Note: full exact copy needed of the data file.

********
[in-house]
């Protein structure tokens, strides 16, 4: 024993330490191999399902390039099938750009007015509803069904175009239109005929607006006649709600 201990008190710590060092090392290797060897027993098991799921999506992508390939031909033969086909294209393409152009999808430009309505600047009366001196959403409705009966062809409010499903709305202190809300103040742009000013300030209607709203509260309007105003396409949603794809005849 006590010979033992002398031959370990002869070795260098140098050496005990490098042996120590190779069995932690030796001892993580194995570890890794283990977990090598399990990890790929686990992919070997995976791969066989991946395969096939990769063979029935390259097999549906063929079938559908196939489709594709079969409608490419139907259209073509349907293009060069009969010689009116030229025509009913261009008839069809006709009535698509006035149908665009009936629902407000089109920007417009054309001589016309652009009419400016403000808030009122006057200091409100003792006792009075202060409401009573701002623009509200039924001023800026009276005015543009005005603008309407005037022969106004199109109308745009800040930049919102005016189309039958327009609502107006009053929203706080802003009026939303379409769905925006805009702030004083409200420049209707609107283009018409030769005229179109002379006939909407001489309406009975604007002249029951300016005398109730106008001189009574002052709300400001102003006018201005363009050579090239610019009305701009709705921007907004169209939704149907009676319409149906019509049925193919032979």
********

[in-house]
């Protein structure tokens, strides 16, 4: 024993330490191999399902390039099938750009007015509803069904175009239109005929607006006649709600 201990008190710590060092090392290797060897027993098991799921999506992508390939031909033969086909294209393409152009999808430009309505600047009366001196959403409705009966062809409010499903709305202190809300103040742009000013300030209607709203509260309007105003396409949603794809005849 006590010979033992002398031959370990002869070795260098140098050496005990490098042996120590190779069995932690030796001892993580194995570890890794283990977990090598399990990890790929686990992919070997995976791969066989991946395969096939990769063979029935390259097999549906063929079938559908196939489709594709079969409608490419139907259209073509349907293009060069009969010689009116030229025509009913261009008839069809006709009535698509006035149908665009009936629902407000089109920007417009054309001589016309652009009419400016403000808030009122006057200091409100003792006792009075202060409401009573701002623009509200039924001023800026009276005015543009005005603008309407005037022969106004199109109308745009800040930049919102005016189309039958327009609502107006009053929203706080802003009026939303379409769905925006805009702030004083409200420049209707609107283009018409030769005229179109002379006939909407001489309406009975604007002249029951300016005398109730106008001189009574002052709300400001102003006018201005363009050579090239610019009305701009709705921007907004169209939704149907009676319409149906019509049925193919032979």